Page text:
Two weeks ago, I turned 60. It seems odd to be this old since, as a child, I only ever imagined what it would be like to be 50 at the turn of the century. I never gave much thought to what happens after 50.
I thought I would feel old. I do, but I believe it has more to do with my illness than my age. All around me, I see 60 year olds who are still very physically active. Admittedly, they work hard, but they do not have the muscle stiffness and weaving stride that I’m coping with.
I do see many people my age scaling back at work. Especially at businesses where they respect older people for the contribution they are able to make and find a place for them, even if they are no longer able to perform at the pace they once were.
So, getting old is a little different than what I had imagined, but mostly because of the challenges that come with ME, not so much the actual chronological age, for me.
The best part is being able to slow down. Not feeling like I have to get everything done that need to be done. The worst part is that my brain wants to do more, but my body just gives out before my brain is done imagining what would be fun! For instance, I wanted to take my granddaughters swimming several days when they visited a few weeks ago; but I knew the sun and heat would do me in, and that I must conserve my energy so that I could last through the trip to take them home.
So, I guess you could say my life is “smaller” than I ever imagined it would be at this age. I imagined being able to be more active in my church. I had hoped to pursue training as a lay leader, and perhaps join the quilt group. Now, I’m lucky if I can get through my errands when I spend the day in Ames. Days spent at home are most satisfactory because then I am able to rest when I need to.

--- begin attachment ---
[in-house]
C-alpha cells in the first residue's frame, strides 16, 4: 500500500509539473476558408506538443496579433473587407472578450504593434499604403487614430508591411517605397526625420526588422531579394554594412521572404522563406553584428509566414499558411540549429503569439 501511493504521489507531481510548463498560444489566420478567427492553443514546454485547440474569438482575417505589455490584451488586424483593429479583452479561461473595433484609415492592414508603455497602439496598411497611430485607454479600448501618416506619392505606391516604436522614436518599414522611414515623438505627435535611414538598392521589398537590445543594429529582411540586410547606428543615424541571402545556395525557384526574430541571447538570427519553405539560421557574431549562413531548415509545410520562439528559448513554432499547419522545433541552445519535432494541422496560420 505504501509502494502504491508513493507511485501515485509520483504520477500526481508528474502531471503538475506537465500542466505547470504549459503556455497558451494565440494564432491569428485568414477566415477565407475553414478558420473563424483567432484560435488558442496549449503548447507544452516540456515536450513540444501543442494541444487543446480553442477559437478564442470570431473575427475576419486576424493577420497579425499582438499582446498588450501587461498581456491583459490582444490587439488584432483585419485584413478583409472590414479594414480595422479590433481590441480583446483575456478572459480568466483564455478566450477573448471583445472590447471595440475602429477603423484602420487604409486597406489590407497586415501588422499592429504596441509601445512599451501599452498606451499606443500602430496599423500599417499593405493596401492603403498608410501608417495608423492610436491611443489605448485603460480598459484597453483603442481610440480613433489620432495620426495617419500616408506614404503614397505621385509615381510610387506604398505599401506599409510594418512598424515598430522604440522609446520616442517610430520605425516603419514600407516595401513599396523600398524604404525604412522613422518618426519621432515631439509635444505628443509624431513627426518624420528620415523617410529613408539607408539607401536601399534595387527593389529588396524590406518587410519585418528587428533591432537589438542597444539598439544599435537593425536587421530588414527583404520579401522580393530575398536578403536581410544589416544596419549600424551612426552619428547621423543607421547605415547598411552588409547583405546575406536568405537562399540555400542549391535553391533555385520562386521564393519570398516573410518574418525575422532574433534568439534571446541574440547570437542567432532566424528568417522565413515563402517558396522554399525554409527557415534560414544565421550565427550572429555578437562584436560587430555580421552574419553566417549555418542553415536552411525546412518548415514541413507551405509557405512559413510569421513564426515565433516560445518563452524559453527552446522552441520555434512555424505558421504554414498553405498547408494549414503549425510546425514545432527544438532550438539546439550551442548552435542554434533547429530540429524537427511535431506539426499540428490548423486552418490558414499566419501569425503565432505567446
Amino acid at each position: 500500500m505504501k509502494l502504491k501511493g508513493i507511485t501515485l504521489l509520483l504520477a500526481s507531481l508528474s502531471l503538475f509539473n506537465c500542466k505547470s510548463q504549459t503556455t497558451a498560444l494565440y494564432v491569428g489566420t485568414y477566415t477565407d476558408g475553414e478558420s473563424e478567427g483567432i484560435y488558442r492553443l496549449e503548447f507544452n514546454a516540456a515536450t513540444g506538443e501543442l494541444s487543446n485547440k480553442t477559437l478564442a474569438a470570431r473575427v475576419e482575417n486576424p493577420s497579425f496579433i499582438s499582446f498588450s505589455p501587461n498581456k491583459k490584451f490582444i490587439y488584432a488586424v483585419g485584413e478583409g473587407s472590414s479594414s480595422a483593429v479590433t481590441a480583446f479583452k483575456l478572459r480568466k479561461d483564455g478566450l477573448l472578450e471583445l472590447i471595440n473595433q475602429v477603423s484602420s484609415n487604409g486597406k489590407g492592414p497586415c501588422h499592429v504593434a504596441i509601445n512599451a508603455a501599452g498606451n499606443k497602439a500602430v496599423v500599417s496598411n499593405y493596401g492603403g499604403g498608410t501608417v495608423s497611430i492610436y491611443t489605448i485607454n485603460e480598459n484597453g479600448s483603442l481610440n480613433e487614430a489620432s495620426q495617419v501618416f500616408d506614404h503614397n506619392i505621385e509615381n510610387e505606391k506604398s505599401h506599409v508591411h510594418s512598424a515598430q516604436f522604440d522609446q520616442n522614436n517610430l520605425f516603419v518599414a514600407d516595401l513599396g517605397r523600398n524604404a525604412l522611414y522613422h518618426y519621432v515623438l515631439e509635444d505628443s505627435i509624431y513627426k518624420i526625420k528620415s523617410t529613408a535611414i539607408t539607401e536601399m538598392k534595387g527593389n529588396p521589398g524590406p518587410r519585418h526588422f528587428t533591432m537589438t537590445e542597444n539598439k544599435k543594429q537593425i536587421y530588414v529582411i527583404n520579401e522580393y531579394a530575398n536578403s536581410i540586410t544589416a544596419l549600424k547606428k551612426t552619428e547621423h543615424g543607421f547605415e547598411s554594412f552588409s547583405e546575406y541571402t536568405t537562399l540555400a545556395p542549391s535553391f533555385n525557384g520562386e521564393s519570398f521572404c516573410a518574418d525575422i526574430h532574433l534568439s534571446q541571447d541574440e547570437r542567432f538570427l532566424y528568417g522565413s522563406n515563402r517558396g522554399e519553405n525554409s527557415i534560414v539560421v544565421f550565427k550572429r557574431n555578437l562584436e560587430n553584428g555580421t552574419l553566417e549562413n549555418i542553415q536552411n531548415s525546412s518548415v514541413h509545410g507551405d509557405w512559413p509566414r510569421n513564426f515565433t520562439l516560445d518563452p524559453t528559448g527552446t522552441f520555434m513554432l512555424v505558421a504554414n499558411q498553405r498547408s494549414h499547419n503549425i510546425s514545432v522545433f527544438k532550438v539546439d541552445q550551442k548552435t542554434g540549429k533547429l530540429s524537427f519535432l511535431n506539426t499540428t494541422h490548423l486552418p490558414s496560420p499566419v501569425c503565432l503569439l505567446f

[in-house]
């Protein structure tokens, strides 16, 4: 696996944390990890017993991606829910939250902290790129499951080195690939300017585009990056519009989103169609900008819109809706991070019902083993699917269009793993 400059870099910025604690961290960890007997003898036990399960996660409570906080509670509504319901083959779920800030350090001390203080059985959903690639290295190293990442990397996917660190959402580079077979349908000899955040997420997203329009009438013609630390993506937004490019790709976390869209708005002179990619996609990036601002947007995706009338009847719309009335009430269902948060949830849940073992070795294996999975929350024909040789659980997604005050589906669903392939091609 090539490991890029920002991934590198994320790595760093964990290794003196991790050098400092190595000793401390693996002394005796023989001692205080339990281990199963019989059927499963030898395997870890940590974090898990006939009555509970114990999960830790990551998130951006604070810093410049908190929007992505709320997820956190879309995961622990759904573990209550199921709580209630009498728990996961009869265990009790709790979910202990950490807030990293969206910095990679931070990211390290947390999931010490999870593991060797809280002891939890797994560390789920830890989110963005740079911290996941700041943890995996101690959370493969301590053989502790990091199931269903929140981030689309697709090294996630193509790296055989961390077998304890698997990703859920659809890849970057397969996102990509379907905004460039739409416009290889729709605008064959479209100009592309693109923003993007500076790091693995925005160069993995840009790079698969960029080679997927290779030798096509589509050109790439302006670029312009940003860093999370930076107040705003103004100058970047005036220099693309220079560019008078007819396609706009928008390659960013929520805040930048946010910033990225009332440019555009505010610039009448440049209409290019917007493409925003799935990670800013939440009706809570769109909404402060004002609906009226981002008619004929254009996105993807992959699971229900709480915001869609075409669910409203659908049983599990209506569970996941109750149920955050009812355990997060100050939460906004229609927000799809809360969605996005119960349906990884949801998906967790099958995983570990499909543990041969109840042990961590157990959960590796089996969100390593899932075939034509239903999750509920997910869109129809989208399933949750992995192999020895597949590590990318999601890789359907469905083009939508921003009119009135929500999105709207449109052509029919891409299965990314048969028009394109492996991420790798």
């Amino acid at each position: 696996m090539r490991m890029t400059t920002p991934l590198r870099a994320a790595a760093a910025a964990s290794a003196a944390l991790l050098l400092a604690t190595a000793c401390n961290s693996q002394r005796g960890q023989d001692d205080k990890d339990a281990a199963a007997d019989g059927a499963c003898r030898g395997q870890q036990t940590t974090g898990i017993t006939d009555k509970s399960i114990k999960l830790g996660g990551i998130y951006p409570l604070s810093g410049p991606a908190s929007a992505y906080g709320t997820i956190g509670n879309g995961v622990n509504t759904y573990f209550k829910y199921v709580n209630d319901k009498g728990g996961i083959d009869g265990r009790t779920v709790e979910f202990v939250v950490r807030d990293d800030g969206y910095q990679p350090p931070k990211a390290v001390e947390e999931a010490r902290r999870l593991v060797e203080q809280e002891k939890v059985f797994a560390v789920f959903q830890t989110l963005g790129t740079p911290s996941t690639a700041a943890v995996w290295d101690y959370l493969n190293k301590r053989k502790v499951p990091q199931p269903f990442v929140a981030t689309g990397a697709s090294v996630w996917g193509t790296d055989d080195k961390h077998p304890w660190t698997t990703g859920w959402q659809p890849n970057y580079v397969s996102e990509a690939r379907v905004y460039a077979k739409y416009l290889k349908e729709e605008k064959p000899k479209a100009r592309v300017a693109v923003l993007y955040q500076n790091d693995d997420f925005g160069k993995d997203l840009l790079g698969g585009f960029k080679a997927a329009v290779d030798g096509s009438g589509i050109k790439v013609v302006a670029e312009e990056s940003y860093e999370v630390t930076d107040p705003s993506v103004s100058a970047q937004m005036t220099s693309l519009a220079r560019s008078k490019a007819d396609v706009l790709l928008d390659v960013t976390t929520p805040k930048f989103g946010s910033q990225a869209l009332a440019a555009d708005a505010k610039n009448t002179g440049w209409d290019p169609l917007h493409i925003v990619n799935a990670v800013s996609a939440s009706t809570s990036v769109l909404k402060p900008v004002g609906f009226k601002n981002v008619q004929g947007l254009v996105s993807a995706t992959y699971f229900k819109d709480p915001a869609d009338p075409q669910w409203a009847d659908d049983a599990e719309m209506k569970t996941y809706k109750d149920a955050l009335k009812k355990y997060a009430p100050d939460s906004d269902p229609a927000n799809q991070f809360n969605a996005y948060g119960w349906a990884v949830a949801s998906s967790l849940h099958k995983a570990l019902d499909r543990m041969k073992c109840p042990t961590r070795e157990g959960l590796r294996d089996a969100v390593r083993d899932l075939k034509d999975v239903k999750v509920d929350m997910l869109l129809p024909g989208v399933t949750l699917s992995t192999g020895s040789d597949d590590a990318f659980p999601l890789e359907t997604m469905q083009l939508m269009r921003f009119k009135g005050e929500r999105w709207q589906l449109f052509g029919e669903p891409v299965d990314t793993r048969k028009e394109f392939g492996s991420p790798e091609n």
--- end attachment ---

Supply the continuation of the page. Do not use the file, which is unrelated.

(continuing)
Along with the limitations of age, however, has come a peace about the past. My life has had its ups and downs: divorce, child custody battle, unemployment, foreclosure, moving, returning to college, and death of a dear grandchild. I believe I have come to grips with each of these “demons” and have finally been able to quiet the emotions that used to bubble up when I thought of them.
Probably most significantly of all, I am at peace with my family. My family of origin wasn’t perfect, but I’ve come to the conclusion that I don’t need it to be perfect. No parent is perfect, but I believe mine did the best they could for the situation and knowledge present at the time.
I also know that I have not been the best of parents. I know this because I see the way my children interact with my grandchildren. They are more patient, more attentive, more involved with the children than I ever was with them. Whether this change is because they wanted to do better than I did, or because society is doing a better job of teaching the art of parenting, I don’t care. I’m just happy that my grandchildren can expect to live better lives than their parents and grandparents lived.
And that’s all we can hope for, isn’t it?